I visited Slashdot this morning to find out that Python 3.0 has been released. I know C# and Perl, but have wanted to learn Python for some time, especially after I saw its ease of use to create useful tools, not to mention its use in game scripting.

My question is, how does the intentionally backwards-incompatible release of Python 3.0 affect adoption, and should I learn Python 2? Or should I take the dive and learn Python 3.0 first, and wait for the libraries to be ported?

11 accepted

I don't think it will affect adoption in the long run, but it certainly won't be painless. Python's motto and strategic advantage has always been "Batteries Included". This was not only due to the Standard Library, but also due to the many external libraries. Will libraries like NumPy, SciPy, WxPython, PyGame (just to name a few) work from day one? It will take some time foreverything to consolidate. Also, what about older systems that have an old 2.x version of Python. In few years from now I may found out that I need to update a library. Will the library author continue to support the 2.6 version so that I have a choice? For how long will 2.6 distributions be available for legacy systems? A change of this size is never easy.

For someone starting to use Python now, I suggest to go with Python 2.6, which is actually a bridge between the two worlds.


I think it will hurt for a time, but not as bad ad PHP4 to PHP5 is. As is mentioned by someone else, the biggest issue is "Are the libraries I use ported?" There will continue to be dual releases of Python 2.X and 3.X for a time for the purpose of slowly transitioning people. is it worth it for a large system that is in maintenance mode? Probably not (until something bad happens).

There is a great porting guide though and they have tried to make the transition as easy as possible. The one note I would add to it is "Make sure you are importing all the __ future__ statements possible (like print as a function). I don't know how the 2to3 script handles it but that at least gets you some of the code changed and tested.

portingGuide = """ For porting existing Python 2.5 or 2.6 source code to Python 3.0, the best strategy is the following:

  1. (Prerequisite:) Start with excellent test coverage.
  2. Port to Python 2.6. This should be no more work than the average port from Python 2.x to Python 2.(x+1). Make sure all your tests pass.
  3. (Still using 2.6:) Turn on the -3 command line switch. This enables warnings about features that will be removed (or change) in 3.0. Run your test suite again, and fix code that you get warnings about until there are no warnings left, and all your tests still pass.
  4. Run the 2to3 source-to-source translator over your source code tree. (See 2to3 - Automated Python 2 to 3 code translation for more on this tool.) Run the result of the translation under Python 3.0. Manually fix up any remaining issues, fixing problems until all tests pass again.

It is not recommended to try to write source code that runs unchanged under both Python 2.6 and 3.0; you?d have to use a very contorted coding style, e.g. avoiding print statements, metaclasses, and much more. If you are maintaining a library that needs to support both Python 2.6 and Python 3.0, the best approach is to modify step 3 above by editing the 2.6 version of the source code and running the 2to3 translator again, rather than editing the 3.0 version of the source code.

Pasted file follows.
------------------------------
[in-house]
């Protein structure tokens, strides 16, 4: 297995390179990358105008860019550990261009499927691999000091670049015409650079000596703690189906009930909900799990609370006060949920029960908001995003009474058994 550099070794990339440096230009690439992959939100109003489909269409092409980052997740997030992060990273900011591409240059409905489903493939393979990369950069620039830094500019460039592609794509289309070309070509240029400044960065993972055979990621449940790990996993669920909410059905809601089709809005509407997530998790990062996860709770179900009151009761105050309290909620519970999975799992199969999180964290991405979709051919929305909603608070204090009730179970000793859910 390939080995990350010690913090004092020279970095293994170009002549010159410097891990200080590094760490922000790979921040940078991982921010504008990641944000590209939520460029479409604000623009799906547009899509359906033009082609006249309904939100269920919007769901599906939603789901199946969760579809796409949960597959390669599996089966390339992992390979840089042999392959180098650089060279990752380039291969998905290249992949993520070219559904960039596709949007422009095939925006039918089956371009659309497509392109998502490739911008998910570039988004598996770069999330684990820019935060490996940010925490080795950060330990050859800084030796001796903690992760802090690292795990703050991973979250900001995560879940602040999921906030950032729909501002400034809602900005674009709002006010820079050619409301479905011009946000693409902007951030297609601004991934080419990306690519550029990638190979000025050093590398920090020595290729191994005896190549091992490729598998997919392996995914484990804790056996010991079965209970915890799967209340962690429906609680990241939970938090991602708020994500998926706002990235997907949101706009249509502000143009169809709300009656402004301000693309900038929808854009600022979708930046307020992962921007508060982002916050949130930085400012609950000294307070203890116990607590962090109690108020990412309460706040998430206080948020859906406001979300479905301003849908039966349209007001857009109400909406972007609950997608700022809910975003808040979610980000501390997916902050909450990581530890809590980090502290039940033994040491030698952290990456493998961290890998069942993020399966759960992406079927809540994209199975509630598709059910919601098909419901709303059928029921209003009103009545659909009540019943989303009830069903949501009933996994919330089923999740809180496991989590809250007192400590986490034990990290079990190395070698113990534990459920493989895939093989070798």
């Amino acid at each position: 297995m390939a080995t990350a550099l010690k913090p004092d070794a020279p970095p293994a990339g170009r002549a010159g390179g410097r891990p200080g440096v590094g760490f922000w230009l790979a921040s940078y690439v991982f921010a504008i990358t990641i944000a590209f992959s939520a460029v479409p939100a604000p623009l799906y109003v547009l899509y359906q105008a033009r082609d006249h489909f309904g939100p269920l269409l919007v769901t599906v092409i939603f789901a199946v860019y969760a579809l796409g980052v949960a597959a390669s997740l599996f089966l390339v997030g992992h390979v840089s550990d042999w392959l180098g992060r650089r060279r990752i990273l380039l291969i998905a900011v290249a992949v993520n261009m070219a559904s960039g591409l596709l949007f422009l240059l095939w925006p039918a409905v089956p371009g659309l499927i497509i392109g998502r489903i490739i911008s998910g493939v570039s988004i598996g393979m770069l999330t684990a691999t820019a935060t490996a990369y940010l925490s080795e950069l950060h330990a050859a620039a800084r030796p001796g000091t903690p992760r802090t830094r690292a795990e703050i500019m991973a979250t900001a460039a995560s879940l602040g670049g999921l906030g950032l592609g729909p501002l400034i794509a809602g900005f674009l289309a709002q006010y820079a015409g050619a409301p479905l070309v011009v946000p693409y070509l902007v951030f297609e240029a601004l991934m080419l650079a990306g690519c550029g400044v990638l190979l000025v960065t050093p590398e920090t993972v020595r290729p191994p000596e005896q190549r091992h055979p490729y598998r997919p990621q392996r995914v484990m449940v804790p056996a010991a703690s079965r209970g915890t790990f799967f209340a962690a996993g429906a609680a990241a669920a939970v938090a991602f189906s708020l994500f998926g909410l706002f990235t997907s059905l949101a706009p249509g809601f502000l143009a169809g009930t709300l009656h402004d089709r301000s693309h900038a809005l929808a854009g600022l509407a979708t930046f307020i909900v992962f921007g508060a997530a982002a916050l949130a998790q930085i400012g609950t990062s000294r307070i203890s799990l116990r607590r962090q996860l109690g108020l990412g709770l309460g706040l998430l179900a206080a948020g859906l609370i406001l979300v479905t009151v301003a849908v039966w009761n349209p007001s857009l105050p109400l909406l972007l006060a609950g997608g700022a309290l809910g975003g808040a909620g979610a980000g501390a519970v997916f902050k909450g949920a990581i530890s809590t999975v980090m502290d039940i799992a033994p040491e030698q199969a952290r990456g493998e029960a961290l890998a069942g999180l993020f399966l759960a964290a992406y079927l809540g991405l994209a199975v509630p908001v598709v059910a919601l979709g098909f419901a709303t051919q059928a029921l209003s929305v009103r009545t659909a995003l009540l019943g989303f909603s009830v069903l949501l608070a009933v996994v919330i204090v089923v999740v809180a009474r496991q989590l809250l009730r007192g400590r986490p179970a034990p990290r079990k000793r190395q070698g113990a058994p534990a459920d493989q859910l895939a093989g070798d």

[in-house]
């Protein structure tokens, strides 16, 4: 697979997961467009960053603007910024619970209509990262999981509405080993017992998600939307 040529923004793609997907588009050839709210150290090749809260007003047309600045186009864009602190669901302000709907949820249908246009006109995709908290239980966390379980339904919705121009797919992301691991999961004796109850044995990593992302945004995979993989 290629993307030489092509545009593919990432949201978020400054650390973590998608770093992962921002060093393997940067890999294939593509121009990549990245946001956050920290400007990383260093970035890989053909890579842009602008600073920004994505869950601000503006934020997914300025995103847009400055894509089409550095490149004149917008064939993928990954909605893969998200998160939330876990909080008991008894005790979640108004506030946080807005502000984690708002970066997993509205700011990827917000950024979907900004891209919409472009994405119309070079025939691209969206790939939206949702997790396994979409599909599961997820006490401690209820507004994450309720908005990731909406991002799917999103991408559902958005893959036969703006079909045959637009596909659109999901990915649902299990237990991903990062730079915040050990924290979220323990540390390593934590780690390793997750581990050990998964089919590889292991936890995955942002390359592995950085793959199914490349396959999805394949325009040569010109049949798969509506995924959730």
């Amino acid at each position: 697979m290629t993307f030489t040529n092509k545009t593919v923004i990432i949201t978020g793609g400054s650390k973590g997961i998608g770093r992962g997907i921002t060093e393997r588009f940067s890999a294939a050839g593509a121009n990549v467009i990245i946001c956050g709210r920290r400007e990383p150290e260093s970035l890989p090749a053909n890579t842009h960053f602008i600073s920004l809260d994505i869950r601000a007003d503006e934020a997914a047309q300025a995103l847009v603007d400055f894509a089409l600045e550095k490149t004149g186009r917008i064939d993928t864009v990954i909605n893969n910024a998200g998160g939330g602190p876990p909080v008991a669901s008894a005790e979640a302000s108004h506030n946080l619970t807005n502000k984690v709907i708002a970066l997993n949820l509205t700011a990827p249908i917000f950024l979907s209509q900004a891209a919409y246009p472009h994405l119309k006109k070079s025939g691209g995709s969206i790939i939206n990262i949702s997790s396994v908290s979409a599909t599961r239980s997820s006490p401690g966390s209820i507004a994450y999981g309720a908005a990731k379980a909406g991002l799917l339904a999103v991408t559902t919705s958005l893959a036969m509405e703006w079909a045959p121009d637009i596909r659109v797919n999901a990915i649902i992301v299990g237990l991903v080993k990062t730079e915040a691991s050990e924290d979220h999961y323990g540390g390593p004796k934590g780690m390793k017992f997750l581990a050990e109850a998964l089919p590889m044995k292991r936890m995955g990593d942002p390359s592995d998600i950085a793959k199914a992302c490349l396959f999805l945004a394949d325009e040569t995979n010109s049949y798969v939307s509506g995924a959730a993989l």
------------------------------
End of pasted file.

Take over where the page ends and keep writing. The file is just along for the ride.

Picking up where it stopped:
For porting C extensions to Python 3.0, please see Porting Extension Modules to 3.0. """


Python 2.6 is the bridge to 3.0.

Backward compatibility is a complete non-issue. It's minor, isolated and specialized. There are only a few things that most people will notice are incompatible, primarily the loss of the print statement.

There's a specific conversion strategy and tools for checking your code for compatibility and making the necessary changes.

It will be painless. Learn with 2.6, using the 3.0 features. It'll all be good.


I don't think anyone expects Python 3 to be instantly adopted. As far as I know, GvR is still planning on supporting the 2.x line for several more years while Python 3 gathers momentum.

I think the signal that the transfer is complete will be when the O'Reilly books update to 3.x. Until then, it's transitional. :)


For me, personally, the moment I start using it for real work (over 2.5) will be when it becomes ubiquitous among linux distributions (particularly debian/ubuntu). At the very least, it needs to be in an apt repo somewhere.


I can't really buy the response that "it will be painless". The choice to not make a major language backwards incompatible is a tough and conscious decision. But, that does not mean that the decision to do so may not spell its death?

Why would developers learn python 3.0, when the language has departed so far out that major libraries aren't safe to be used in production. Not to mention that major web frameworks like Django aren't supporting it at the moment.

I understand that python 2.6 offers a bridge to 3.0. But, why create 3.0, when 2.6 was supposed to be transitioned strategy to port over to new syntax and features? The amount of double maintenance and cost of ports should have weighed on such a drastic decision. It almost seems as if they had the balls to bite the bullet, but not really.

So, to answer the question: I am not sure if learning python at this juncture is worth the effort. I rather have the dust settle before making the plunge